|22-10-2009, 04:27 PM||#1|
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"Fat cat" bankers refuse to give up their "cream"!!
Inequality is good, says Goldman chief, echoing Gordon Gekko as he defends huge bank bonuses
By Rupert Steiner
Last updated at 8:41 AM on 22nd October 2009
The vice-chairman of Goldman Sachs has launched an astonishing defence of bumper bonuses just a year after bankers brought the world's economy to the brink of collapse.
In a speech likely to recall fictional banker Gordon Gekko in the film Wall Street - whose mantra 'greed is good' came to sum up the excesses of the 1980s - Lord Griffiths claimed taxpayers should 'tolerate the inequality'.
And he insisted that banks should not be ashamed of rewarding staff.
Lord Griffiths (left) has echoed the 'Greed is good' maxim by Gordon Gekko, played by MIchael Douglas in the film Wall Street, by saying inequality is good
His comments came as it was revealed that President Barack Obama is set to slash bonus payouts by as much as 90 per cent to executives at Wall Street banks that received billions of dollars in taxpayers' cash.
Last week, Goldman Sachs provoked anger after revealing that it planned to lavish a record £13.4billion in pay and bonuses on its staff.
Around 5,500 of its employees work in London and are in line to pocket an average of £440,000 each after the bank revealed a sharp rise in profits.
Lord Griffiths, who was speaking at a debate on ethics held at St Paul's Cathedral, said: 'We have to accept that inequality is a way of achieving greater opportunity and prosperity for all.
'We should not be ashamed of offering compensation in an internationally competitive market to ensure that businesses stay here and employ British people.'
The 67-year- old, a former adviser to Lady Thatcher, also said government attempts to rein in bonuses would only result in banks quitting Britain, causing huge damage to the economy.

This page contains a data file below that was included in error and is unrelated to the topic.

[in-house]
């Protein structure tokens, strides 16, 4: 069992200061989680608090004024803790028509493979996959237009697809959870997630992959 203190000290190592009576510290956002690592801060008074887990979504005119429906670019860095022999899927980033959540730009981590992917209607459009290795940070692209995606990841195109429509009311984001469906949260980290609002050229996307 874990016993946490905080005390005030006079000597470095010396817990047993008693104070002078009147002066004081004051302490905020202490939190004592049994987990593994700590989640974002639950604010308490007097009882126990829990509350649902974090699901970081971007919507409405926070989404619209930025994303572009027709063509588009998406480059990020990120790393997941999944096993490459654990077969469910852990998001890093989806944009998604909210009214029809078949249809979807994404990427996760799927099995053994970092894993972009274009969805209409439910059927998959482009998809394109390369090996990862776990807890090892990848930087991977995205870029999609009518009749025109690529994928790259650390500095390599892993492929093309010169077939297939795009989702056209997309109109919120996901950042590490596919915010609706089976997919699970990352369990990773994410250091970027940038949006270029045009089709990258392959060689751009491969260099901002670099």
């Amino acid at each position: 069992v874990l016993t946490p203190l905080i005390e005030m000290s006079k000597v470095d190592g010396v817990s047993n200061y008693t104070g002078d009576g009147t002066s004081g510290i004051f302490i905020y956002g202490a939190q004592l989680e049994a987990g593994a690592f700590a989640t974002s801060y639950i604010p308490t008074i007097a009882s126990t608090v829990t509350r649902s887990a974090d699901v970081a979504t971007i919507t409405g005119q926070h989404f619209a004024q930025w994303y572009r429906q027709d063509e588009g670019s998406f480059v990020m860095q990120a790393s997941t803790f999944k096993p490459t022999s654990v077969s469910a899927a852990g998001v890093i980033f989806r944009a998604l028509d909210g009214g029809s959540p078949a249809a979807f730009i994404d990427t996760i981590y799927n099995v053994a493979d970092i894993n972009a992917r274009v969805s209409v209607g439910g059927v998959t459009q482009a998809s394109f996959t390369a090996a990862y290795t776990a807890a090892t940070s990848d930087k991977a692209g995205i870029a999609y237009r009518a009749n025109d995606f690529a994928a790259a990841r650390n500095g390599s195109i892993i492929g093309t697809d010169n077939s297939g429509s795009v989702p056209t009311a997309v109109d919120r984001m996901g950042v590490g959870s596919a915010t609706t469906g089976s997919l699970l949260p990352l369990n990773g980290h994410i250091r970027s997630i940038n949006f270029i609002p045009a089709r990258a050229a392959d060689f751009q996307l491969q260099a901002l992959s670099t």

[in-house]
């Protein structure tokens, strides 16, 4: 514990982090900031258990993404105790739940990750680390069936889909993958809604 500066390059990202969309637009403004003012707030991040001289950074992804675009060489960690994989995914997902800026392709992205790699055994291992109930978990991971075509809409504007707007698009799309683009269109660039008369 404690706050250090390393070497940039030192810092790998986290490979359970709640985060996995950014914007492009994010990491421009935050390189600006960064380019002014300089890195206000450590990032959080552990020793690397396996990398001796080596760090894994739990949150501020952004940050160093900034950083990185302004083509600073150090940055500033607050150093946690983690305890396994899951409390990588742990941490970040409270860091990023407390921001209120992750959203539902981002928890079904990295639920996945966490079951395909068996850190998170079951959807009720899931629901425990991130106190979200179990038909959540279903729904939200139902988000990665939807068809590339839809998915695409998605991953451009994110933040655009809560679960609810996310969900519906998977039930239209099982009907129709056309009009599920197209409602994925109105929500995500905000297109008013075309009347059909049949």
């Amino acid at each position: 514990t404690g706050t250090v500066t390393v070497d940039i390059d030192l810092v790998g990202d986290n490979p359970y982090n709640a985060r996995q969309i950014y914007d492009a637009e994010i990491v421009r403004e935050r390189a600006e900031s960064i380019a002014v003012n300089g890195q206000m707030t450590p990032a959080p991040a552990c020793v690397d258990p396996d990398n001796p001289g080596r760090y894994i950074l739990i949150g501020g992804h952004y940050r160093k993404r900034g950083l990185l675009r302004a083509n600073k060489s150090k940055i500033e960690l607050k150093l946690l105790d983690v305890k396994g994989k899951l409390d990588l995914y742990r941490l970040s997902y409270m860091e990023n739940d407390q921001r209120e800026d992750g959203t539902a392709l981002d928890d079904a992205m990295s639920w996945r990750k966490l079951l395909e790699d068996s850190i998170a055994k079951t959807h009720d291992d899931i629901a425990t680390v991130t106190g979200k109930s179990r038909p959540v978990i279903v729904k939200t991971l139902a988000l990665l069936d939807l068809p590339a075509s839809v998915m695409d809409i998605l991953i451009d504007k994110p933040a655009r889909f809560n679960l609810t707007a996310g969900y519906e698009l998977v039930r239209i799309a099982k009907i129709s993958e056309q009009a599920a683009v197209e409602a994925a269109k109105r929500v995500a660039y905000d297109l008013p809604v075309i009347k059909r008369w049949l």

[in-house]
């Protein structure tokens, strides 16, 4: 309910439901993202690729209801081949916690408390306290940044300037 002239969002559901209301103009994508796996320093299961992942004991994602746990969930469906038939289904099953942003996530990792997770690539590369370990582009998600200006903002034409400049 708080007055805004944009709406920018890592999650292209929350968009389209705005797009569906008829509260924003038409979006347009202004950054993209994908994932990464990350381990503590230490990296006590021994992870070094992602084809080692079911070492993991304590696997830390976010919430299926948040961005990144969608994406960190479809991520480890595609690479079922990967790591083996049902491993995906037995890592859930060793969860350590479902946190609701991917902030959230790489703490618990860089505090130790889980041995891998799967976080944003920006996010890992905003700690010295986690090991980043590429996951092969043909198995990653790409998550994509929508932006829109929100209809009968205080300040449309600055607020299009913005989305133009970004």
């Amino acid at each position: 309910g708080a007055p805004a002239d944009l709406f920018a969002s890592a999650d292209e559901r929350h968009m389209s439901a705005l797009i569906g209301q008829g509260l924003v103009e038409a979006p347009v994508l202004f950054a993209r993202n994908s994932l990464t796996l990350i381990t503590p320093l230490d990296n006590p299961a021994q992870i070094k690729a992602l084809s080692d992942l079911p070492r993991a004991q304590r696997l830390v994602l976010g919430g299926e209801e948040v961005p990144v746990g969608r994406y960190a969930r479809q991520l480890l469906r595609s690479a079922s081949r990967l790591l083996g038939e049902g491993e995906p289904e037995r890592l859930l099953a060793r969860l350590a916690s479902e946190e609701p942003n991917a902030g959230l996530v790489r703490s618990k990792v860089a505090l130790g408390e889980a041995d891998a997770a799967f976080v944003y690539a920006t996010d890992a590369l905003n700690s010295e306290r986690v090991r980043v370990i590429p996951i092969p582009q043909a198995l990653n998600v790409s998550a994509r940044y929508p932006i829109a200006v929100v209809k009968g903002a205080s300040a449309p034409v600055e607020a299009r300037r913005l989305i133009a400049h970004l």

'We should think about the mediumterm common good and make sure that going forward we have one cluster of industry here in London - the financial sector,' he said.
Lord Griffiths's comments will be a major embarrassment for Chancellor Alistair Darling and Treasury minister Lord Myners, who have already promised to slam the brakes on corporate excesses.
They are also likely to enrage millions of credit-starved businesses and families hit by the credit crunch.
Lord Myners yesterday issued a stern warning to the banks, saying they would 'score an own goal' if they paid out large bonuses.
Speaking in the City last night, he said banks must focus on rebuilding their balance sheets to safeguard against future problems, not pay out excessive rewards to top traders.
'Contemplation of big bonuses in these conditions is nothing short of a market failure,' he added.
And he pointed out that banks are pulling in big profits as a direct result of the Government's injection of cash to support the financial system.
'To say that the compensation practices in the City are "necessary" is simply not the case; they are culturally embedded in an industry that needs to reform.'
Taxpayers have been forced to shell out more than £37billion to rescue high street banks deemed too big to fail.
A spokesman for Goldman Sachs last night claimed that Lord Griffiths's comments had been taken out of context.
'He said we have had to tolerate inequality on a temporary basis for a limited period of time and he did not in any way welcome it,' he said.
'He also said that if the present extent of inequality was permanent it would be intolerable for our society.
'It would undermine social cohesion and that radical action would be required.'
However, it appears to be business as usual at London's banks.
The Centre for Economics and Business Research said the Square Mile is preparing for a 50 per cent rise in annual bonuses to a staggering £6billion.
But news of President Obama's crackdown sent shockwaves through the financial world last night.
Under the proposals - to be announced by the U.S. Treasury in the next few days - the seven banks and companies that received the most government money will have to cut payments to their top 25 executives.
Compensation for all executives - including cash pay and bonuses - will drop by around 50 per cent.
Companies targeted include Citigroup, Bank of America, AIG, General Motors and Chrysler.
The move, which was revealed by the New York Times last night, underlines Mr Obama's growing impatient with Wall Street and his determination to end the bonus culture.
He has already lashed out at the 'reckless speculation' and 'shortsightedness' which he believes led to the world financial crisis.
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